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I'm a Cairns, far north Queensland, Australia professional photographer specialising in travel, editorial and environmental portraiture.

Tuesday, July 15, 2008

Slow shutter flash

There's a couple of photographic techniques at use in this particular photo. The first is being able to press the shutter while freezing your bum off in sub-zero temperatures at about 12 at night and with snow falling all around you!

Actually that one's not really a photographic technique but it helps! :)

The first thing that's going on here is that you've got a flash firing. You can tell that there's a flash going off because you can see where it's hit the snow flakes falling in front of the camera. You can also see it reflecting off a point in the middle of the drum.

Flash pretty much freezes all movement because it fires at such a rapid shutter speed. So why is the drummer blurred? Because I've combined the flash with a slow shutter speed. Without the slow shutter speed the background would have been pitch black (because it was in the middle of the night).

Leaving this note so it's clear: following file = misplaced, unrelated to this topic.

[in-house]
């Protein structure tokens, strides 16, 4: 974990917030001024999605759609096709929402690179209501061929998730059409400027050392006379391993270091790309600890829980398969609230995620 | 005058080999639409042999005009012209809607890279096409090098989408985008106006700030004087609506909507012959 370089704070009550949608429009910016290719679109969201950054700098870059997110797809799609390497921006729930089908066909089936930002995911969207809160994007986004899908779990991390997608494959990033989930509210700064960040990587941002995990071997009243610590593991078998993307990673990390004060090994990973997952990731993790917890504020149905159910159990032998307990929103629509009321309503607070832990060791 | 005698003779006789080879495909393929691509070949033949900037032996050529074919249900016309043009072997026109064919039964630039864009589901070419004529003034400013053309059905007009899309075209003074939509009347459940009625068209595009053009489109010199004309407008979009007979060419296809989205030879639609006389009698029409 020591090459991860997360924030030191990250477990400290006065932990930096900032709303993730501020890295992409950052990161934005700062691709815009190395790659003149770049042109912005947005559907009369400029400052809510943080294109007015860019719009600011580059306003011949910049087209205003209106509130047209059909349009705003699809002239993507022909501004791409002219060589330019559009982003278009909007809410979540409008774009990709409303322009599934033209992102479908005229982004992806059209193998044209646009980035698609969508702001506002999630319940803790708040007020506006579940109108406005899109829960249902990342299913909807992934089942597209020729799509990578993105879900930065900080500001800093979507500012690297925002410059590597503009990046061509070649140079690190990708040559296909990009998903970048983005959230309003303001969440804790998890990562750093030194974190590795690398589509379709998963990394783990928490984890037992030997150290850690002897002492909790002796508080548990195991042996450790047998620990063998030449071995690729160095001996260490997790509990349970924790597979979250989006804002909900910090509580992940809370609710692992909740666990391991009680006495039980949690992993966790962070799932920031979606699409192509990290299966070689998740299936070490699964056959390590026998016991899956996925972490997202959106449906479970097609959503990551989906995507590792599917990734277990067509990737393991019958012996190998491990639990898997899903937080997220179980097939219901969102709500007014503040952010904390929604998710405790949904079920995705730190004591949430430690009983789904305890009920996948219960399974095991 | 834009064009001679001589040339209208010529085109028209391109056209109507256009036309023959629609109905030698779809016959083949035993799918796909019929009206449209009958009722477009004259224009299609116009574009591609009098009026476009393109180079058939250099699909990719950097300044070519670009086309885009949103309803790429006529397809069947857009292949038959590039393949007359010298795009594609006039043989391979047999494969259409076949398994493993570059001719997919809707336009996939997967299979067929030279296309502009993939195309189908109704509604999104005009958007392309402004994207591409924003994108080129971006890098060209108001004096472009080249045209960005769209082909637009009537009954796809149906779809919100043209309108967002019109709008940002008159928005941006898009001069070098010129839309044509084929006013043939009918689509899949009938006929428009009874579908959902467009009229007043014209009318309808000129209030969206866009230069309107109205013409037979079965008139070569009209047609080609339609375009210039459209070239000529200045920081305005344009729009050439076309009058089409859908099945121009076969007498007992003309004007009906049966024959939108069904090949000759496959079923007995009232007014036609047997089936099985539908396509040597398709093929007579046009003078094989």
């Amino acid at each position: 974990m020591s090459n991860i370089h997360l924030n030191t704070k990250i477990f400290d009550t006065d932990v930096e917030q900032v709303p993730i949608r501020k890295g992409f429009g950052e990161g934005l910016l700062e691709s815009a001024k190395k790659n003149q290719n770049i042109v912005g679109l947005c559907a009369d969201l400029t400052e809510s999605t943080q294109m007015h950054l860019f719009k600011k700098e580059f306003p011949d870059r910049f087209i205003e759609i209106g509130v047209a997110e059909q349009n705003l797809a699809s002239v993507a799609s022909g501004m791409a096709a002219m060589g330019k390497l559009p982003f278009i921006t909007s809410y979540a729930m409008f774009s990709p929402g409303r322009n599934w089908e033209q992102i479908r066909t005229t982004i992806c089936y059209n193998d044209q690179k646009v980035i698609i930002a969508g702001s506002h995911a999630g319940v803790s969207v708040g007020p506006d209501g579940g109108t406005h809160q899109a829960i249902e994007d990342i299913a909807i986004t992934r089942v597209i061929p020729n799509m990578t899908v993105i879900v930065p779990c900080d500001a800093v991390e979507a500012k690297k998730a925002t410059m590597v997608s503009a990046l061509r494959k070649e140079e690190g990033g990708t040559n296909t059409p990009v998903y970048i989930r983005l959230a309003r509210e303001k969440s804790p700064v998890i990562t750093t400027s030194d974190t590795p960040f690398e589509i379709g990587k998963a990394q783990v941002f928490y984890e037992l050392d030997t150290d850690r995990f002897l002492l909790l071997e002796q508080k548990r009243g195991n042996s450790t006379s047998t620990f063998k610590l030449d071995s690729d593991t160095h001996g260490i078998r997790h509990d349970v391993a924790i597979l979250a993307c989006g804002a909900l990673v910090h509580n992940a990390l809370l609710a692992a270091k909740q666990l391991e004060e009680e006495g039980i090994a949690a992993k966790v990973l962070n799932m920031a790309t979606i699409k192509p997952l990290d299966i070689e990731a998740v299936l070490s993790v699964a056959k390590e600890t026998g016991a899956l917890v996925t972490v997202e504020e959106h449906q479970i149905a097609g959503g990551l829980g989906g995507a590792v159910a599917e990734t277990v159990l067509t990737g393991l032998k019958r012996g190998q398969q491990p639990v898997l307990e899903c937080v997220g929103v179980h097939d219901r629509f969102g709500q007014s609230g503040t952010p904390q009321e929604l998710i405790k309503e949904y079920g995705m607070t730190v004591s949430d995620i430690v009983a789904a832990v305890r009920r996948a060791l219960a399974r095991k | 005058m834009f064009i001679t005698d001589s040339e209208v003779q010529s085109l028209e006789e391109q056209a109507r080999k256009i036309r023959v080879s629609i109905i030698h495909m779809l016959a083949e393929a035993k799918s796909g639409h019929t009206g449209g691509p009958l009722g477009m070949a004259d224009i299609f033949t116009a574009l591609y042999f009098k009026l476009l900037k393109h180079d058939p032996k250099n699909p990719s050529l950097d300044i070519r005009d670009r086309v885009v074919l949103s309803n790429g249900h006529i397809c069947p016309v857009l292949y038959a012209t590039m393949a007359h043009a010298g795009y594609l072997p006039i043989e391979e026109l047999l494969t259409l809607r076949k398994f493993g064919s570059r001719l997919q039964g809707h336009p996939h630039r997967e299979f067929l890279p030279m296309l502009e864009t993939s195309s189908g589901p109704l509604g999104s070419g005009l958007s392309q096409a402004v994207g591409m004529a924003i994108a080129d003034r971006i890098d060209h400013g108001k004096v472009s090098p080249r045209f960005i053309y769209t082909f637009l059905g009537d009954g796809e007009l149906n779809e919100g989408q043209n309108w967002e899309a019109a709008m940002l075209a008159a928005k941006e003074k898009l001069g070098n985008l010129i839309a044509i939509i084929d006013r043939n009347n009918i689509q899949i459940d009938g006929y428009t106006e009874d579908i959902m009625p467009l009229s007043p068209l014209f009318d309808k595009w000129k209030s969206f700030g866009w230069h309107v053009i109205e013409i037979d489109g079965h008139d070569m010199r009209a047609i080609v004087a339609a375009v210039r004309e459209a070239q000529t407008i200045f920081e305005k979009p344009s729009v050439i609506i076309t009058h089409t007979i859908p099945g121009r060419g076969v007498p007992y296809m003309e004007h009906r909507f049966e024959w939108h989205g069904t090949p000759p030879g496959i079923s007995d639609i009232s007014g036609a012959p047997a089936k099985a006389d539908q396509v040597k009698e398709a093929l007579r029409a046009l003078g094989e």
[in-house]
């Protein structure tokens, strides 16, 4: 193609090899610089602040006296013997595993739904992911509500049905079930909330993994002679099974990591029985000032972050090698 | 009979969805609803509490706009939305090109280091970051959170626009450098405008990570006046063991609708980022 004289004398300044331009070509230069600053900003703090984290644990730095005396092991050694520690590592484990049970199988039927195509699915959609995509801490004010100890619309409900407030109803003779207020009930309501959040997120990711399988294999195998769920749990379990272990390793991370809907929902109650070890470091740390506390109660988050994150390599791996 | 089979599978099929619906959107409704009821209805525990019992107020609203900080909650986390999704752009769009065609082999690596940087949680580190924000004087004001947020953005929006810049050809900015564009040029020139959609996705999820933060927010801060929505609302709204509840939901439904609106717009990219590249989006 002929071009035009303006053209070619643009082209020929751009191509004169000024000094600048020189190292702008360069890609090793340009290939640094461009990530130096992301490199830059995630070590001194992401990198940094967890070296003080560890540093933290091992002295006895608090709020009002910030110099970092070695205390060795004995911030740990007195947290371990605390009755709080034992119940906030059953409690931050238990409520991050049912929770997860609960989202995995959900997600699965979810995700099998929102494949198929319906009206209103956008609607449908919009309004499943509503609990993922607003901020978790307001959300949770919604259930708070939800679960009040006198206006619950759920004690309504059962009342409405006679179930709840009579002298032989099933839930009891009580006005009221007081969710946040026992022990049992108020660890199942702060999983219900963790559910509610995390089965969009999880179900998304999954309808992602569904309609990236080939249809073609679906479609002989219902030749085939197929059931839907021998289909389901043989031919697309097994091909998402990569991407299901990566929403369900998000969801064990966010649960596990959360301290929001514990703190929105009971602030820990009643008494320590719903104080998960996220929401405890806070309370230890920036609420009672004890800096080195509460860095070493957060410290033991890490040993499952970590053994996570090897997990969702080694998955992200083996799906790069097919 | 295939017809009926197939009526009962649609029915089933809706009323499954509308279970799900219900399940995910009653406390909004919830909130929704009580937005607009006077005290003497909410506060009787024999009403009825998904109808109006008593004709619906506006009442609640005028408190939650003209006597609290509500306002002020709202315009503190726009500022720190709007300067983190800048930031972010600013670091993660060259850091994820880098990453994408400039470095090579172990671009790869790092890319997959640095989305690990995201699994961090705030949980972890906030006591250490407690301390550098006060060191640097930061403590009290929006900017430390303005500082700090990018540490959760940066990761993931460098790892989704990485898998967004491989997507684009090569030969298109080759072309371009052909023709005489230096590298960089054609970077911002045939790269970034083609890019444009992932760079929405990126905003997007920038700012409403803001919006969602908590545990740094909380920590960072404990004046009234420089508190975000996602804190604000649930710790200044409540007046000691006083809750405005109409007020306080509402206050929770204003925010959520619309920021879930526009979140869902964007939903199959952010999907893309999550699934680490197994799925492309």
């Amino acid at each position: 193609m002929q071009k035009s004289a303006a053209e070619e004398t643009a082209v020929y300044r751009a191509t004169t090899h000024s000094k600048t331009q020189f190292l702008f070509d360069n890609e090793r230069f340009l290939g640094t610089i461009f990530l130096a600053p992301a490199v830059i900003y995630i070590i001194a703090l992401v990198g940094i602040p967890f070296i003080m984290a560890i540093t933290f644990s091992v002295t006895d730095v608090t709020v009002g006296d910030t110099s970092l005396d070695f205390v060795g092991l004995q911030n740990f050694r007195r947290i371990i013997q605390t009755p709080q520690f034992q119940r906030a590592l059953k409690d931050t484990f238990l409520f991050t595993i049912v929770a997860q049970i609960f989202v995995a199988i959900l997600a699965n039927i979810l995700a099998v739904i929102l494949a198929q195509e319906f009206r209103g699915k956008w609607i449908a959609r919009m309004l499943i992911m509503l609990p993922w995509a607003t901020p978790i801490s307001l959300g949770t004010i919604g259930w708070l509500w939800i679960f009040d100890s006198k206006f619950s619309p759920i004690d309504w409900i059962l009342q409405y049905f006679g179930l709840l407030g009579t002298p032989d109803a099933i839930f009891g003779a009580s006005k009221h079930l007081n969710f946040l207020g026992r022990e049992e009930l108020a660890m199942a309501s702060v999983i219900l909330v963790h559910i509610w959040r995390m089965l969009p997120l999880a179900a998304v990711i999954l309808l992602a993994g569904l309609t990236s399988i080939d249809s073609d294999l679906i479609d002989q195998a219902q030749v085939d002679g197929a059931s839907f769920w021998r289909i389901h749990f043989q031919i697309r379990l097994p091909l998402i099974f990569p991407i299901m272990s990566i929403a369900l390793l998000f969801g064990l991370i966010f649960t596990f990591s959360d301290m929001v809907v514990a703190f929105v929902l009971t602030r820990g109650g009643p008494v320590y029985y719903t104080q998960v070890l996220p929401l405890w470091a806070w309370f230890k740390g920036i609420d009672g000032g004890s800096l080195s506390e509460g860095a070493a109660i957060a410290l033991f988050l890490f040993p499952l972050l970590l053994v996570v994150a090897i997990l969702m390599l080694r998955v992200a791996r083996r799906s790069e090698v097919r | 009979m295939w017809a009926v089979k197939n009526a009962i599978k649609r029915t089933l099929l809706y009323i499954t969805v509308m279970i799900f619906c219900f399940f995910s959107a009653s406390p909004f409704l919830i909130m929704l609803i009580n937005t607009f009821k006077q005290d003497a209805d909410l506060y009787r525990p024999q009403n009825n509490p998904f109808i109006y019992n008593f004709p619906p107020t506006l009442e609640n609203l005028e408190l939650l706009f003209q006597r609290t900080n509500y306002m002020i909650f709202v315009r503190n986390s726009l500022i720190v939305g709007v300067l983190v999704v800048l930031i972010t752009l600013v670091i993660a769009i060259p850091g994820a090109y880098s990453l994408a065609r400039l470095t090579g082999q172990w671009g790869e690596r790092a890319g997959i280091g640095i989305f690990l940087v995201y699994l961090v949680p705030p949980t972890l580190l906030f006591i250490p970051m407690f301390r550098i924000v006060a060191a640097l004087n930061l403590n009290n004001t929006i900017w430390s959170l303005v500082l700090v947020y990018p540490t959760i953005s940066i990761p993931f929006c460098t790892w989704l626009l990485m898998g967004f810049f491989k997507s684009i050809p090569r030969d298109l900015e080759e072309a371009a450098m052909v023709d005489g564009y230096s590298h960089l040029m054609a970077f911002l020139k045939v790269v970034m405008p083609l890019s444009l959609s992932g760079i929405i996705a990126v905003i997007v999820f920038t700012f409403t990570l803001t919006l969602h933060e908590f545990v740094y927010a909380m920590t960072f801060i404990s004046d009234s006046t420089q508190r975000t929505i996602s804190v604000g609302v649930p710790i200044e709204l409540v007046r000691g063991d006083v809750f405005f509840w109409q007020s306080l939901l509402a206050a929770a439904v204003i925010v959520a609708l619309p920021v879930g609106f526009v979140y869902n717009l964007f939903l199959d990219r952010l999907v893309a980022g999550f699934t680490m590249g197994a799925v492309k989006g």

Because I've used the slow shutter speed, the background light has enough time to record on the film (or digital) and you can see what's around the drummer. The only problem is that because it was such a slow shutter speed (about 1 second) everything that has moved during that period is blurred.

So it becomes a game of chance to a certain extent. I sat and waited and watched the drummer until I started to recognise a few patterns. I saw that every so often he would raise his arm in the air and strike a pose. So I waited until I was pretty sure he was going to do it and fired the camera (which was on a tripod).

It took a few goes until I got it just right but I think it worked pretty well in telling a story about busking at night in the middle of a snow storm. I don't know who was crazier, him or me? And of course I tipped him well afterwards.

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